Giving back at the heart of Debby Dilks’ career at UMKC  

The project manager and student advisor in the School of Computing and Engineering will retire next year after more than three decades 


May 3, 2016

According to her job title, Debby Dilks is a project manager and student advisor in the School of Computing and Engineering. According to the history books, though, she’s much more than that.

During her more than 30 years at UMKC, Dilks has been a surrogate mother-of-the-groom in more than one student’s wedding. She’s been a de facto marriage counselor and a general life coach, too. And she has given tens of thousands of dollars — some 350 individual gifts — to support the school she’s come to love so much.

“Debby is an outstanding employee, no doubt,” said Kevin Z. Truman, dean of the School of Computing and Engineering (SCE). “But she is so much more; she was a driving force in helping to keep this school in Kansas City and at UMKC in 2001. Her dedication to SCE and her impact on our students, past and present, have been nothing short of extraordinary. She is one of the key people the SCE alums seek out when they return to campus, on social media, or by email. She becomes a lifelong friend to many of these alums.”

When Dilks retires a year from now, Truman said, she will be missed for the work she does each day, as well as for all the extras she has given, including the many generous donations of time and money that benefit the SCE and its students.

Dilks joined UMKC in 1984 when she took a job on the university’s Independence campus. Dilks eventually moved to the Volker campus where she works today. Over the years, her responsibilities changed, too, and over time touched on virtually every computing and engineering discipline.

The SCE has changed, too. When Dilks joined UMKC, the programs fell under the University of Missouri-Columbia’s engineering school. In those years, Dilks said, there were many times she and her colleagues weren’t sure the Kansas City branch would survive.

Of course, the program did survive, eventually moving out from under Columbia’s umbrella and evolving into the current school. Today, the SCE is UMKC’s fastest-growing and third-largest school.

Dilks said it was the early years, watching passionate faculty like Don Smith, George Hauck, Stan Niu, Quinton Bowles and Dave Skitek “who fought so hard to keep our program afloat” that inspired her to give back financially whenever she could.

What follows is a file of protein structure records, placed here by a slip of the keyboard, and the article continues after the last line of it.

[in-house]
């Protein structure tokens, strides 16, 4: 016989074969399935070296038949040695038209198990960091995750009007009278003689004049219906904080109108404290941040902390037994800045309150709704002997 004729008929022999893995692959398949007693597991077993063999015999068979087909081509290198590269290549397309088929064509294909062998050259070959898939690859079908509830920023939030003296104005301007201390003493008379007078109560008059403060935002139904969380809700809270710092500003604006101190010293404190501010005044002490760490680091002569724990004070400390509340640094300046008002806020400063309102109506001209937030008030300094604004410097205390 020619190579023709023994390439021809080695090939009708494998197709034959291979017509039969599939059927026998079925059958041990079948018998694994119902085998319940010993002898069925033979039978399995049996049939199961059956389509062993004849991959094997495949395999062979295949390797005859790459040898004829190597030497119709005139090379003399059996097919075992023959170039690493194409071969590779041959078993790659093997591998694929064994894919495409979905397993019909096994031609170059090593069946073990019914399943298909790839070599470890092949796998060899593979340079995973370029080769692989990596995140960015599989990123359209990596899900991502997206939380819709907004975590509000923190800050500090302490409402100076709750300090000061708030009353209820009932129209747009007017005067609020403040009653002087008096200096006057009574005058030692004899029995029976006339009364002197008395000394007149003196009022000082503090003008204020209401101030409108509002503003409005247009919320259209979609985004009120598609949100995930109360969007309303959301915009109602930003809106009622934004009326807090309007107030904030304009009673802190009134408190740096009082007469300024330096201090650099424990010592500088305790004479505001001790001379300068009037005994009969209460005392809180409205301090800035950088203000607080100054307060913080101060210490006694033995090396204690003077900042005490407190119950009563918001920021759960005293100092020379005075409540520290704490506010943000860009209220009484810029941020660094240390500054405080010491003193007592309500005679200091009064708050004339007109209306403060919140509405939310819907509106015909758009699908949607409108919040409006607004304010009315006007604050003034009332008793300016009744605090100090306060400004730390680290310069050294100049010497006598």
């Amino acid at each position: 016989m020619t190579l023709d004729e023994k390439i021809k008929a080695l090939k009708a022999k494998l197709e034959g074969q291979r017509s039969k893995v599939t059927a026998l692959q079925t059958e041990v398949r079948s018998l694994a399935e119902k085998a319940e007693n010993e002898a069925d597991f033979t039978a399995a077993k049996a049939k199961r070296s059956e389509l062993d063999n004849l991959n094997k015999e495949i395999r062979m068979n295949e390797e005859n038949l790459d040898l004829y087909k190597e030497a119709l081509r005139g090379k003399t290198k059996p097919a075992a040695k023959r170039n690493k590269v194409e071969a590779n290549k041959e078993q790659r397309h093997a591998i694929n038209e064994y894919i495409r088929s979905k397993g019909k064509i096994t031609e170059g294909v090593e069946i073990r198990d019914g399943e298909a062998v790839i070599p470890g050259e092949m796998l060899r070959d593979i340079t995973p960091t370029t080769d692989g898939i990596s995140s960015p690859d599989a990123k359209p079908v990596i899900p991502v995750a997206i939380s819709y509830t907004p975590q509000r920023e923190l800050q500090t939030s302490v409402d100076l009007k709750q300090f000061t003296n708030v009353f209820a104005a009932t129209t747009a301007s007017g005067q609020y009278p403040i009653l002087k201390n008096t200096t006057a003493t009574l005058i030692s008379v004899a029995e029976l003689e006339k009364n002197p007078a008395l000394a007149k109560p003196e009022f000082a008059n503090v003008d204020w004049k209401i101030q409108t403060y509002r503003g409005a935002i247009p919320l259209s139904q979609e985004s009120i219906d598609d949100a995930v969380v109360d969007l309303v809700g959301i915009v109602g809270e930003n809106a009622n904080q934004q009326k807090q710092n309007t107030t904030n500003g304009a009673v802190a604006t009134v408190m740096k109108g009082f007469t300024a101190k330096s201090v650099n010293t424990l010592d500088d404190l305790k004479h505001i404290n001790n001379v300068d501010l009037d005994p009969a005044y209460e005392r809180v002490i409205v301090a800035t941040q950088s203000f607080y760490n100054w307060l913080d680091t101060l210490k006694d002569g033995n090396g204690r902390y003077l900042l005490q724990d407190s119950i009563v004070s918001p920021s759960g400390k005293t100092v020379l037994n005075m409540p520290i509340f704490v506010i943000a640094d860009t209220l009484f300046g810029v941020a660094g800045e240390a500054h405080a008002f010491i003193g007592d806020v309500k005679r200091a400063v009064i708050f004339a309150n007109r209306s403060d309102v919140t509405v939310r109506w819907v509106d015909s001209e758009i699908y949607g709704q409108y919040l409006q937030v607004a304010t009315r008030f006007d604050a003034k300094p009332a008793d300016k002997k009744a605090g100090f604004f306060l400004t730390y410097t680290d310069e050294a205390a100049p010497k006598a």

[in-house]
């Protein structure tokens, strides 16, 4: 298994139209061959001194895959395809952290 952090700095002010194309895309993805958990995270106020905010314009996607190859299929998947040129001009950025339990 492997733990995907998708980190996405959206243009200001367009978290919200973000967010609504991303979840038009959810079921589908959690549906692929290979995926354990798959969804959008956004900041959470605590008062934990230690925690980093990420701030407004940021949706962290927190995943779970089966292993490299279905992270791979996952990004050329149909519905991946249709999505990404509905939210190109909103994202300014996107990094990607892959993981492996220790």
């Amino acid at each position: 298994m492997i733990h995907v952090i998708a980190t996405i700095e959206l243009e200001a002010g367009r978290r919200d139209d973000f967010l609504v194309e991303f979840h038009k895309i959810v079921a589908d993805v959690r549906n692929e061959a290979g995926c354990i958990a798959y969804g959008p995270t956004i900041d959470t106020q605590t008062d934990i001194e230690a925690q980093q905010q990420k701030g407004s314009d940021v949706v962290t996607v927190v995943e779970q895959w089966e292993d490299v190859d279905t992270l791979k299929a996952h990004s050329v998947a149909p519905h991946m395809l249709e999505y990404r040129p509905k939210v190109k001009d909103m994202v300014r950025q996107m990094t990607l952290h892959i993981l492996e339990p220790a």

“When my husband changed jobs and the children were raised, I found myself in the position to have some extra money, so, continuing that fight to survive, I started donating to the various causes in our school,” Dilks said.

Over the years, her gifts touched the Steel Bridge program; Concrete Canoe; BAJA Buggy; and the school’s competitive robotics team, the one she has advised since it started at the school more than a dozen years ago.

In addition, Dilks has given generously to scholarships, so more talented students could afford an education:

  • In 2002, Dilks conceived of and became the first donor to the SCE endowed faculty/staff scholarship, a fund to which many current faculty and staff contribute regularly.
  • In 2006, she endowed the Doris Markham Swinney Scholarship in memory of her mother. The scholarship is awarded to incoming freshmen in the SCE engineering program, with a preference given to qualified female students with substantiated financial need.
  • In 2010, Dilks converted the annual Martin Ashton Swinney Memorial Scholarship to an endowed scholarship. The fund, in memory of her father, supports undergraduate Missouri residents pursuing an education in electrical and computing engineering.  

“All of it,” Dilks said, “was to keep the engineering program going.”

Dilks knows leaving UMKC and all her friends at the SCE next year won’t be easy. And she realizes that some of her current advisees aren’t very happy with her decision to retire.  

But, she has a book to finish writing, grandchildren to spend time with, and other adventures to look forward to.

“It’s just time,” Dilks said.